Jason slid back into the shadows as he watched Pastor Ben emerge from the sanctuary. He didn’t want to slow down, as the wind seemed to slice his ears like a blade. A brief delay was better than running into Pastor Ben, though. He talked a lot  and Jason didn’t trust religious people very much. Better to hang back in the shadows and wait for him to leave.

It may have been too late, though, as he watched Pastor Ben look into the darkness for a few moments. He took a step or two in Jason’s direction and then returned to the sanctuary door. Unlocking the door, he went back inside.

Jason wrapped his tattered scarf around his head again, trying to block the wind from his ears. He wanted to get moving, but the pastor hadn’t closed the door all the way and his keys were still in the lock. Was this a trap? Was he waiting inside until Jason came by? A few lights flickered on inside. The nearby heating unit clicked as it whirred to life.

Jason squatted and moved closer to the building – Hank’s Hardware Store. The hand written sign in the window read “Closed for Christmas”. As if the excessive amounts of greenery and blinking lights were not enough to remind him of the holiday.

His jeans blocked the wind, but they felt stiff and cold against his legs. He rubbed his hands over them in an attempt at warmth and debated whether he should move on. How long had the pastor been back inside?

Fortunately for Jason, the door finally pushed open and Pastor Ben emerged. He closed the door as he had before and removed his keys. He looked in Jason’s direction for a moment and then opened the door again. Turning to leave, he pulled the door closed behind him and walked the other direction to his car.

He didn’t lock the door, Jason thought. Or at least he didn’t lock the dead bolt. Maybe the bottom part was locked? But hadn’t he seen him open it just before closing it again?

Jason watched Pastor Ben drive away and waited another minute. The cold urged him to move on. The alley beside the pharmacy was still a few more blocks away and the temperature seemed to be lowering still. At least the boxes there kept this wind from biting his skin.

As he took a few steps Jason wondered what it would feel like inside the sanctuary. There would certainly be no wind and it would likely still be warm from the day’s heating. He looked around the street. No one was around.

He tried the door and found it open, just as he had suspected. He stepped quickly inside and closed the door behind him. He found himself in a foyer, a faint light illuminating the room through the passage to the auditorium. He listened for any sounds of movement.

A slight chill emanated from the door, but Jason basked in the warmth of the building. He removed his scarf and hat and stepped away from the door toward the auditorium. His fingers tingled as he removed his gloves.

He walked to the auditorium entrance and stopped to take in the view. The room was dark except for the glow of a large Christmas tree to the right of the stage. The red, green and white lights flickered a welcome to the weary stranger. The warmth was everything Jason had expected it to be, but the experience was not. His mind was suddenly filled with memories from his childhood. Memories of gifts around the tree, of Christmas services, carols and parties. Jason had not missed any of that for the past eight years, but somehow now choked back tears.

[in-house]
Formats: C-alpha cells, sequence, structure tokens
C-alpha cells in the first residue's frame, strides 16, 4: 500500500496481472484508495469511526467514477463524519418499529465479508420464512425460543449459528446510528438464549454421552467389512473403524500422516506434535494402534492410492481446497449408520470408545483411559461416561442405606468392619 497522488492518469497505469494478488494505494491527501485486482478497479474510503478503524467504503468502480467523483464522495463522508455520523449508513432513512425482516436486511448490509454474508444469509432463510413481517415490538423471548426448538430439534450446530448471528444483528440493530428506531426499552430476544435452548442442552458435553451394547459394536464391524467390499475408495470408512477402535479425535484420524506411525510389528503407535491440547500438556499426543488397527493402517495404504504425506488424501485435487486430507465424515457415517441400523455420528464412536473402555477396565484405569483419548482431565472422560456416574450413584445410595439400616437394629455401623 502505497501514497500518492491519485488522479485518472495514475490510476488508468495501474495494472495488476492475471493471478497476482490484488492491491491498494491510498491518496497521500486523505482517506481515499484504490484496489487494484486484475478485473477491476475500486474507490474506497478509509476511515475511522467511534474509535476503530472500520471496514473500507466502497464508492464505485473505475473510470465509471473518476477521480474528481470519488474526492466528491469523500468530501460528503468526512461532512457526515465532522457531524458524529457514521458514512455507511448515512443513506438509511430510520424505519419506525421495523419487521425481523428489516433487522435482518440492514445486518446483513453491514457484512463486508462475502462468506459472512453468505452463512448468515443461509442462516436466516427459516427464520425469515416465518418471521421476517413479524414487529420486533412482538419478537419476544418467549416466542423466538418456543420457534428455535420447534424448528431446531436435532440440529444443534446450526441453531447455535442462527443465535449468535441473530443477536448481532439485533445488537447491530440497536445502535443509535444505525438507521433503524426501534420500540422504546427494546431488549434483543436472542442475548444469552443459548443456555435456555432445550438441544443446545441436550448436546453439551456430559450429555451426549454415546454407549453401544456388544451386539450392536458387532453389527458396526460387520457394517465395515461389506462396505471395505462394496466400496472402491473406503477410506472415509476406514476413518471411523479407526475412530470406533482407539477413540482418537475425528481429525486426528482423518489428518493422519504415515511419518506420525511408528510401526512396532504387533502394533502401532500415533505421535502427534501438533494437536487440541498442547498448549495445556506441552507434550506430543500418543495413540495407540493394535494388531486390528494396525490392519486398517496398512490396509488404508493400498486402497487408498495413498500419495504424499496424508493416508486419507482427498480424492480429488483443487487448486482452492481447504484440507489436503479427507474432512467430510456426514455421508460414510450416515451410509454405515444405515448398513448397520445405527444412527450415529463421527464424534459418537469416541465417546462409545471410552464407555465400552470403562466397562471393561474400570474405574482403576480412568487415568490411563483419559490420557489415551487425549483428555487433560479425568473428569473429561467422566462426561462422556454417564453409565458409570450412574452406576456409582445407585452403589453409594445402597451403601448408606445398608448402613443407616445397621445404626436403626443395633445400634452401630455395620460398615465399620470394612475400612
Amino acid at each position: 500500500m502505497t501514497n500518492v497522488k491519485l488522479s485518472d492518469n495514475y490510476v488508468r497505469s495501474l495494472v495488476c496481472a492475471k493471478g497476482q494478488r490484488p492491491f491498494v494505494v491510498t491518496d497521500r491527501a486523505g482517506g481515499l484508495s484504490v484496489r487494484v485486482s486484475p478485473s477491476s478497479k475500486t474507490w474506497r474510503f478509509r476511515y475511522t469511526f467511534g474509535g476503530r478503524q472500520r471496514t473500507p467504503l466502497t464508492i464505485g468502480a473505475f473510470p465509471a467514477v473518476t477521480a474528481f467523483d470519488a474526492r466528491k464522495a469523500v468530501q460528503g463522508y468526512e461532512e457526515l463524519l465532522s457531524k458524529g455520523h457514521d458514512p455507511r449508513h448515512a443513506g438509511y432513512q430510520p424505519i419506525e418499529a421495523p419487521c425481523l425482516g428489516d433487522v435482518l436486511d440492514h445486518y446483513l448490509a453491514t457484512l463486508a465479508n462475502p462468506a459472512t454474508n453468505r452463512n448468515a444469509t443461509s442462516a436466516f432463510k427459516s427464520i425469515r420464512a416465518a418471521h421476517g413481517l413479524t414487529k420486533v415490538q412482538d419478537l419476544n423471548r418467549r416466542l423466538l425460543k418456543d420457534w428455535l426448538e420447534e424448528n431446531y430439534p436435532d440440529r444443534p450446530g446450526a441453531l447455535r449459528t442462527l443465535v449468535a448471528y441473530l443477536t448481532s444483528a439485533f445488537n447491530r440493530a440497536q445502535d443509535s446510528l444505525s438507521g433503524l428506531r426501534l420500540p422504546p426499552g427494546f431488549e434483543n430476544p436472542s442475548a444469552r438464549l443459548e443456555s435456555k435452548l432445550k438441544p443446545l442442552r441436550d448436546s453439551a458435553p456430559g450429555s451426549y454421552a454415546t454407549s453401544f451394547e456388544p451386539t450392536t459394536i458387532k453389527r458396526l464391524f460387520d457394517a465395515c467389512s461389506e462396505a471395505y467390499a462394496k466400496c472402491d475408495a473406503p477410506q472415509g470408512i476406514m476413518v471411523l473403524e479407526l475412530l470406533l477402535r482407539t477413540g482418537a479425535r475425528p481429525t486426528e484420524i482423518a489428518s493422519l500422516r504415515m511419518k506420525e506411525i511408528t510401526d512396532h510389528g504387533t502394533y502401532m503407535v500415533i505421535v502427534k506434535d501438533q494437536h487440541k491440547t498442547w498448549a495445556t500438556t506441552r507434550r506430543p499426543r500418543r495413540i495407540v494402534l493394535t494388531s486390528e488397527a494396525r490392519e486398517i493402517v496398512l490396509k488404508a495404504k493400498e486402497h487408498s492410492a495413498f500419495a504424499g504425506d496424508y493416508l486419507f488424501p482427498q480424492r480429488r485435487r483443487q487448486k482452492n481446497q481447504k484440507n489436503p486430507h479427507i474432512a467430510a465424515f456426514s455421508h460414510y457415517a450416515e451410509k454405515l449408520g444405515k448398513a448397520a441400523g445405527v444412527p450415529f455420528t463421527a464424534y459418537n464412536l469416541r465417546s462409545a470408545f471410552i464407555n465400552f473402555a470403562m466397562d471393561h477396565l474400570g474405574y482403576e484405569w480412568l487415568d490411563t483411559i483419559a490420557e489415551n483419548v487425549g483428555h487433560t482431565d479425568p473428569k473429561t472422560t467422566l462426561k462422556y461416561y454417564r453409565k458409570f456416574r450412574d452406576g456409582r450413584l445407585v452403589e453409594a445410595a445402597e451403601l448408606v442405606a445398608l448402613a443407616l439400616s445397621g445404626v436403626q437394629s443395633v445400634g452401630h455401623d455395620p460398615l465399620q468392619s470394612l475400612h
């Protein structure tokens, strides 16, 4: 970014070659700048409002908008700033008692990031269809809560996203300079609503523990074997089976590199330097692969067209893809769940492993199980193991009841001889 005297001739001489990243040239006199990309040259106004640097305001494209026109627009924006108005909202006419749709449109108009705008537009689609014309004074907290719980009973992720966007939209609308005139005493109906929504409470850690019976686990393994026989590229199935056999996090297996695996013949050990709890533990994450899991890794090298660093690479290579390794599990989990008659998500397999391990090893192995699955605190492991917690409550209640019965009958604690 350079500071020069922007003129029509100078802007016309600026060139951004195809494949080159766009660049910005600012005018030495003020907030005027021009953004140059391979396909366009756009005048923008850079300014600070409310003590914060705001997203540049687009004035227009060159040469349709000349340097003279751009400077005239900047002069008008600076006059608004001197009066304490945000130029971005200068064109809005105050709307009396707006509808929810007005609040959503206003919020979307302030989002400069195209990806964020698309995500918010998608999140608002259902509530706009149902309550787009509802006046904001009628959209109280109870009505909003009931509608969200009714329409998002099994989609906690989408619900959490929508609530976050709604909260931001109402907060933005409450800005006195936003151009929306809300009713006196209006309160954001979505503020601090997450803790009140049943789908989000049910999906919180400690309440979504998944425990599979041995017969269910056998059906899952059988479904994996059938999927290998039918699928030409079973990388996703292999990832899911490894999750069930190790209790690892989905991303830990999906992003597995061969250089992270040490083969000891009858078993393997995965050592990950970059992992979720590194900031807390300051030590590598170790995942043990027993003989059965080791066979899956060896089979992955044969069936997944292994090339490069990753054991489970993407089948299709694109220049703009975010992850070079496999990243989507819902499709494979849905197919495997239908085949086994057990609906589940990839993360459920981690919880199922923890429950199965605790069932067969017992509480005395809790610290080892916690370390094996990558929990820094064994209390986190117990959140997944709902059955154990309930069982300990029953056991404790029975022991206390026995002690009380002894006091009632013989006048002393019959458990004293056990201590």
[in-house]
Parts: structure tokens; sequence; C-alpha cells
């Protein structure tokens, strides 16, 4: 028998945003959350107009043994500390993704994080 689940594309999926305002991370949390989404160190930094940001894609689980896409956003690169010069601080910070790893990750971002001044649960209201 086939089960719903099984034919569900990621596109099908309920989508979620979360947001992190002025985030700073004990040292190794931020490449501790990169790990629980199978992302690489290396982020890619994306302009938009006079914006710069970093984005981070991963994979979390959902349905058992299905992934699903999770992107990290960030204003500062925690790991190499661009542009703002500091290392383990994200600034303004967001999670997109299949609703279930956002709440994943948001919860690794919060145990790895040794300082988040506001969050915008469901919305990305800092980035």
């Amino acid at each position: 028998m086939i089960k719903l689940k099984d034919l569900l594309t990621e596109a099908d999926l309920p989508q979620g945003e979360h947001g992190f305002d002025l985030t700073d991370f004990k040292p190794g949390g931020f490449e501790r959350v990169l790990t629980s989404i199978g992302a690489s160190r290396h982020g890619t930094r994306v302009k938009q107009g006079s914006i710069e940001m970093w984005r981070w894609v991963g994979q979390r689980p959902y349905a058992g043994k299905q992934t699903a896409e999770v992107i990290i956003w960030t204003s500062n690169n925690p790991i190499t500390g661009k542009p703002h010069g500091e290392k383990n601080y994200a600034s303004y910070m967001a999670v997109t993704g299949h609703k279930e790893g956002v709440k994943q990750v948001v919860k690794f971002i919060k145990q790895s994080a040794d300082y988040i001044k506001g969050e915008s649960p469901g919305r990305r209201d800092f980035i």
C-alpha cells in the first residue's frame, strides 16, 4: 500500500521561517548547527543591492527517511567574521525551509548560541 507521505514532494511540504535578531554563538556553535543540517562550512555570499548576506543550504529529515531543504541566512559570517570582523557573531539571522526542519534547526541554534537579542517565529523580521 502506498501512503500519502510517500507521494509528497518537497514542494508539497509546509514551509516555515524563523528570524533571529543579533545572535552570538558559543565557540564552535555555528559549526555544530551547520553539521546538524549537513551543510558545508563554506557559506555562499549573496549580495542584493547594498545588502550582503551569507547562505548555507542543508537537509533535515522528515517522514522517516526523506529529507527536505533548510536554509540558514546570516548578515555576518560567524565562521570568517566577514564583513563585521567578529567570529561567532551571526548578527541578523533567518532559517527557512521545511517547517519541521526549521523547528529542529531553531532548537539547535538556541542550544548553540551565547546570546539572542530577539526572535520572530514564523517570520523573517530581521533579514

He walked slowly down the aisle toward the tree. A nativity scene stood serenely beside the tree. The characters and animals were exceptional in their detail and each was arranged carefully around the manger.

Tears began to escape Jason’s eyes. Held hostage for many years now, they started slowly and then began to flow. He thought of Sarah. Of how much she loved Christmas. Of the expensive nativity that she had insisted they buy. “It’s the centerpiece of Christmas!” she had urged. He thought of their last Christmas together and how weak she looked from the treatments.

He wondered about his sons. Wondered if they thought about him. Wondered if they had children. Wondered if they had a nativity scene in their house.

By the time he reached the manger the tears had won full control. He knelt on the floor next to the manger and wept. Really wept.

He had no idea how long he cried, but Jason knew he felt better. The room was warm, yes, but there was also a warmth in his soul that he had not felt for a while. He doubted this mental clarity would last long, but it felt good. He felt – alive.

Looking down, he noticed a collection of items next to the manger. A songbook lay open to “Silent Night”. A Bible was open to the second chapter of Luke. Next to the Bible was a plate with several sandwiches. A few bottles of water and a bag of potato chips completed the ensemble on top of a stack of blankets. A small pillow fell out as he lifted the blankets.

Jason startled as he heard a loud click and the heating unit whirred to life again. He smiled and looked at the tree again. The few tears still clinging to his eyes produced a brilliant display of the lights – sharp points of light darting in every direction. He didn’t know what tomorrow would bring, but this was going to be a good night.


3 thoughts on “Silent Night”
  1. Heart warming. The pastor is a good guy. What a Christmas. I loved the story and really appreciate the description of the lights through tears. Excellent post my friend, really makes it feel like Christmas.

  2. Oh my that brought tears to my eyes. It was heartwarming, sad and yet hopeful too. – good-will toward all mankind this story is the essence of what Christmas should be about.

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